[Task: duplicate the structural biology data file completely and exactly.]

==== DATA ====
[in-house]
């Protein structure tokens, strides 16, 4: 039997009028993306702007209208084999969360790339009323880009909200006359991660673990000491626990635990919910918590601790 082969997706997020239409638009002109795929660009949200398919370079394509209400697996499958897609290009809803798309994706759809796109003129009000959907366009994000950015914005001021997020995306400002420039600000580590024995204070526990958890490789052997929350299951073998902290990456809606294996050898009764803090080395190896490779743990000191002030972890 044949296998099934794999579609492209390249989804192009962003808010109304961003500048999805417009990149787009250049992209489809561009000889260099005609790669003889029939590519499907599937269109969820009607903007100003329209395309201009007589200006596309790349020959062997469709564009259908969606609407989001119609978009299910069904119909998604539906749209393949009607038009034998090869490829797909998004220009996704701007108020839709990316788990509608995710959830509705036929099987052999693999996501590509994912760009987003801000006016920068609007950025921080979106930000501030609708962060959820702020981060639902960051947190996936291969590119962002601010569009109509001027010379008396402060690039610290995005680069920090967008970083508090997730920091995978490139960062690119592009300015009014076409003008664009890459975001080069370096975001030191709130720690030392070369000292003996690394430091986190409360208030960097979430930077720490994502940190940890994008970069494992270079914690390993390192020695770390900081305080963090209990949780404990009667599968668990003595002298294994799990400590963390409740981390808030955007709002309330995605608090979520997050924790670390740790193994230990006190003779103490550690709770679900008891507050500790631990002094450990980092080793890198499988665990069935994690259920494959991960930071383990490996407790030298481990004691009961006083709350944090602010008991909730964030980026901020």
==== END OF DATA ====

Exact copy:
[in-house]
């Protein structure tokens, strides 16, 4: 039997009028993306702007209208084999969360790339009323880009909200006359991660673990000491626990635990919910918590601790 082969997706997020239409638009002109795929660009949200398919370079394509209400697996499958897609290009809803798309994706759809796109003129009000959907366009994000950015914005001021997020995306400002420039600000580590024995204070526990958890490789052997929350299951073998902290990456809606294996050898009764803090080395190896490779743990000191002030972890 044949296998099934794999579609492209390249989804192009962003808010109304961003500048999805417009990149787009250049992209489809561009000889260099005609790669003889029939590519499907599937269109969820009607903007100003329209395309201009007589200006596309790349020959062997469709564009259908969606609407989001119609978009299910069904119909998604539906749209393949009607038009034998090869490829797909998004220009996704701007108020839709990316788990509608995710959830509705036929099987052999693999996501590509994912760009987003801000006016920068609007950025921080979106930000501030609708962060959820702020981060639902960051947190996936291969590119962002601010569009109509001027010379008396402060690039610290995005680069920090967008970083508090997730920091995978490139960062690119592009300015009014076409003008664009890459975001080069370096975001030191709130720690030392070369000292003996690394430091986190409360208030960097979430930077720490994502940190940890994008970069494992270079914690390993390192020695770390900081305080963090209990949780404990009667599968668990003595002298294994799990400590963390409740981390808030955007709002309330995605608090979520997050924790670390740790193994230990006190003779103490550690709770679900008891507050500790631990002094450990980092080793890198499988665990069935994690259920494959991960930071383990490996407790030298481990004691009961006083709350944090602010008991909730964030980026901020």